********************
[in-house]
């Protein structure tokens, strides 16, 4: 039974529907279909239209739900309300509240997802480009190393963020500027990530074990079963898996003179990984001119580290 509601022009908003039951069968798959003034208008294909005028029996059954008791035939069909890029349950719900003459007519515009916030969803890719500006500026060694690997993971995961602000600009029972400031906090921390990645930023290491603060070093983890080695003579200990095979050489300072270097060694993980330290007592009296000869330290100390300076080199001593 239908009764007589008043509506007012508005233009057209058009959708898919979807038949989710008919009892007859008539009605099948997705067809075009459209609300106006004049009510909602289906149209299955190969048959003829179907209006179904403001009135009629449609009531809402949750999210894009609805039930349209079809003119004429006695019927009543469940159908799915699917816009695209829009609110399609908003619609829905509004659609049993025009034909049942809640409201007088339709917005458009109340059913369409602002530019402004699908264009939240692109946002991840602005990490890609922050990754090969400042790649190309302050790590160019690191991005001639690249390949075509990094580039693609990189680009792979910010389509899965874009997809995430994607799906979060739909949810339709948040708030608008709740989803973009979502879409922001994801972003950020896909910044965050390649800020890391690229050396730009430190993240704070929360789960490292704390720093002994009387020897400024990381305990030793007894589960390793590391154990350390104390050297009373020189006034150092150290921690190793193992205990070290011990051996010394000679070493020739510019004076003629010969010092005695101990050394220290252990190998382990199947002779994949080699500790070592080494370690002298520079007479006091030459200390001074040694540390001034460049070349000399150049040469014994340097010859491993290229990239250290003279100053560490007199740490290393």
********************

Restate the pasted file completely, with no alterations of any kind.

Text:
[in-house]
């Protein structure tokens, strides 16, 4: 039974529907279909239209739900309300509240997802480009190393963020500027990530074990079963898996003179990984001119580290 509601022009908003039951069968798959003034208008294909005028029996059954008791035939069909890029349950719900003459007519515009916030969803890719500006500026060694690997993971995961602000600009029972400031906090921390990645930023290491603060070093983890080695003579200990095979050489300072270097060694993980330290007592009296000869330290100390300076080199001593 239908009764007589008043509506007012508005233009057209058009959708898919979807038949989710008919009892007859008539009605099948997705067809075009459209609300106006004049009510909602289906149209299955190969048959003829179907209006179904403001009135009629449609009531809402949750999210894009609805039930349209079809003119004429006695019927009543469940159908799915699917816009695209829009609110399609908003619609829905509004659609049993025009034909049942809640409201007088339709917005458009109340059913369409602002530019402004699908264009939240692109946002991840602005990490890609922050990754090969400042790649190309302050790590160019690191991005001639690249390949075509990094580039693609990189680009792979910010389509899965874009997809995430994607799906979060739909949810339709948040708030608008709740989803973009979502879409922001994801972003950020896909910044965050390649800020890391690229050396730009430190993240704070929360789960490292704390720093002994009387020897400024990381305990030793007894589960390793590391154990350390104390050297009373020189006034150092150290921690190793193992205990070290011990051996010394000679070493020739510019004076003629010969010092005695101990050394220290252990190998382990199947002779994949080699500790070592080494370690002298520079007479006091030459200390001074040694540390001034460049070349000399150049040469014994340097010859491993290229990239250290003279100053560490007199740490290393």